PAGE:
Mr. Soames: The information requested is contained in the UK defence statistics 1996, a copy of which is in the Library of the House. The latest available estimates of costs are contained in table 1.2 and the related figures for numbers of personnel are in table 2.1.

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Principal headings of the Defence budget Current prices (£ million)

Outturn Outturn Estimate
Total expenditure5,34611,18217,94322,29823,76223,42422,51921,71521,425
Expenditure on personnel2,5304,5566,3798,81110,5049,8359,3138,6848,516
of the Armed Forces1,3052,4603,5104,8115,6346,9076,4906,1756,191
of the retired Armed Forces2555038991,4061,950--------
of civilian staff9701,5931,9702,5942,9202,9282,8232,5092,325
Expenditure on equipment1,7924,8858,1938,8388,7119,2008,8199,0198,460
Other expenditure1,0241,7413,3714,6494,5474,3894,3874,0124,449
Works, buildings and land3946231,4132,0671,7802,0732,4021,9171,858
Miscellaneous stores and services6301,1181,9582,5822,7672,3161,9852,0952,591
Total expenditure at 1994-95 prices25,12925,48528,85626,95625,18124,16122,51920,96320,129

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Percentage of total expenditure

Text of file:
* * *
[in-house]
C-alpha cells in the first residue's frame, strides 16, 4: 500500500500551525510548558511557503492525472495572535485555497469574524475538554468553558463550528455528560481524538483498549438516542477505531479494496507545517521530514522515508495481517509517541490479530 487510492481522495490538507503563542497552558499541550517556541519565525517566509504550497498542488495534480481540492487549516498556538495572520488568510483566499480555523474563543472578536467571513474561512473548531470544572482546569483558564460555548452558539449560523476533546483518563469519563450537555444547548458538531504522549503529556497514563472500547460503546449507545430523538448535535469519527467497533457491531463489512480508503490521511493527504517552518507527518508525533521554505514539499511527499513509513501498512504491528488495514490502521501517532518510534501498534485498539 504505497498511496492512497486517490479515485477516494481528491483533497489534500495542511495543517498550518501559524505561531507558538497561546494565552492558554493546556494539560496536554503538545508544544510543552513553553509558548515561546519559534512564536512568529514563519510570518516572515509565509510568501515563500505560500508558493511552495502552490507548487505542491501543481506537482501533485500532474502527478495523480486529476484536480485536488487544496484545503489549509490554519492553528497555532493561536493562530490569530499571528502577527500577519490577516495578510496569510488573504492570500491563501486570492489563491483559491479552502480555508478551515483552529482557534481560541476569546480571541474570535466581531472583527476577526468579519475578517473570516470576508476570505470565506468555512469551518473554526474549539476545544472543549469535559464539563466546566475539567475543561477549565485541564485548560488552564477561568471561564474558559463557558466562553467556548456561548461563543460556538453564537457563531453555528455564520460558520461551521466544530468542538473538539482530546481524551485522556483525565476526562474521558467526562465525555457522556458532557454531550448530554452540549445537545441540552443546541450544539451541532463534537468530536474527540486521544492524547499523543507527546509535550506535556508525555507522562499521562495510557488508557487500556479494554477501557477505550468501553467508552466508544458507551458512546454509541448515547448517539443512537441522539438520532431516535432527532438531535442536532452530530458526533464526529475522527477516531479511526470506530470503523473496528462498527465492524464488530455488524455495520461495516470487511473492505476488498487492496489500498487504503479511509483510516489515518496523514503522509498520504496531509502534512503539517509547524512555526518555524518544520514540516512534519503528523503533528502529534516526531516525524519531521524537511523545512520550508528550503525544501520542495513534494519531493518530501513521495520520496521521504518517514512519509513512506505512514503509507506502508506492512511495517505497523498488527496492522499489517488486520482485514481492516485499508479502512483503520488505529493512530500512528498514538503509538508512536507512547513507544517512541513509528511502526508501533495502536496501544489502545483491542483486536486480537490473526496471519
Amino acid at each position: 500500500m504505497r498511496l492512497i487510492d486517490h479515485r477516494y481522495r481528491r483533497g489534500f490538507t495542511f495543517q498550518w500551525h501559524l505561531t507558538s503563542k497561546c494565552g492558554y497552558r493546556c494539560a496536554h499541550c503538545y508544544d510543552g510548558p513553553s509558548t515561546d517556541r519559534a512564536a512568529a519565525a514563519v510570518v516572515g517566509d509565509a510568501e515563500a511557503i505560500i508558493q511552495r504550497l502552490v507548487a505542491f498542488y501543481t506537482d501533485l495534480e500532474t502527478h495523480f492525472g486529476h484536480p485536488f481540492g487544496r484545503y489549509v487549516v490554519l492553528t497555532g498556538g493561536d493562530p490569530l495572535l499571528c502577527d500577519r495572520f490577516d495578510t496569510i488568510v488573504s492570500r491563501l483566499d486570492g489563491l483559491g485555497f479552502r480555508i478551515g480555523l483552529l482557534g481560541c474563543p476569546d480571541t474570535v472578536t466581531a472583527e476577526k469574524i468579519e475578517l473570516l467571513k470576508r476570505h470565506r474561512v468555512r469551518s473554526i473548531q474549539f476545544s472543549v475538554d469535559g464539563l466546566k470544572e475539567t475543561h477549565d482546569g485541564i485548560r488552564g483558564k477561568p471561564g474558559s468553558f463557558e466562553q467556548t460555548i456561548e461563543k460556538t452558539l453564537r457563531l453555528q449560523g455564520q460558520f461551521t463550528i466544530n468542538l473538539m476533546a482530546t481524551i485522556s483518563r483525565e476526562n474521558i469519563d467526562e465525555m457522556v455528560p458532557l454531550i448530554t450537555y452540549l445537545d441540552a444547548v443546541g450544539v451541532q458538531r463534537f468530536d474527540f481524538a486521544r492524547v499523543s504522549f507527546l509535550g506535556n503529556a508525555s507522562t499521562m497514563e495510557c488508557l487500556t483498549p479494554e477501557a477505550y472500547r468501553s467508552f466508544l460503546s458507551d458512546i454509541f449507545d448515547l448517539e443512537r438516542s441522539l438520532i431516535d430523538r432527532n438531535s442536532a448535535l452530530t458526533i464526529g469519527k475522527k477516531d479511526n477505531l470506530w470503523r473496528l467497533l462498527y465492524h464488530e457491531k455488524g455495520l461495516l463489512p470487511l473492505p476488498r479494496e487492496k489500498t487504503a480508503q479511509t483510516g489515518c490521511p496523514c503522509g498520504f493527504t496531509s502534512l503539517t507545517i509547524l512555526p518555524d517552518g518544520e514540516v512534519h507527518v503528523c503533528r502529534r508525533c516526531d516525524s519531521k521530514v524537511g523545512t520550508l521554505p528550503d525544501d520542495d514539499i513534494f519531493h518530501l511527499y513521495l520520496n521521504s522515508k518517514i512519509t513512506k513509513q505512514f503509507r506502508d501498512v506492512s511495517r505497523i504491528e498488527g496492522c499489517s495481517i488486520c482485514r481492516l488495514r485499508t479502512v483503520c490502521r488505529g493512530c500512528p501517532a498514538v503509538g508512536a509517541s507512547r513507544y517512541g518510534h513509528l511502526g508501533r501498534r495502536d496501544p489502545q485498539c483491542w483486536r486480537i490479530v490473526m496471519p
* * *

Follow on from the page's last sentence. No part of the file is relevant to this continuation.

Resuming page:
Outturn Outturn Estimate
1975-761980-811985-861990-911992-931993-94(8)1994-95(9) 1995-961996-97
Expenditure on personnel47.340.735.639.544.242.041.340.039.8
of the Armed Forces24.422.019.621.623.729.528.828.428.9
of the retired Armed Forces4.
of civilian staff18.
Expenditure on equipment33.543.745.739.636.739.339.241.339.4
Other expenditure19.215.618.820.919.118.719.518.520.8
Works, buildings and land7.
Miscellaneous stores etc.11.810.010.911.611.


MOD Resources and Programmes (Finance).

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Regular service and civilian personnel strength

1 AprilThousands
Total personnel664.3605.0542.9487.0476.3468.9438.9404.0371.8354.0
Split by:
UK personnel606.0560.4500.3447.1438.3432.9404.1376.0349.5332.3
Locally entered/engaged59.444.642.640.
Royal Irish (Home Service)------------


DASA (Civilian and tri-service).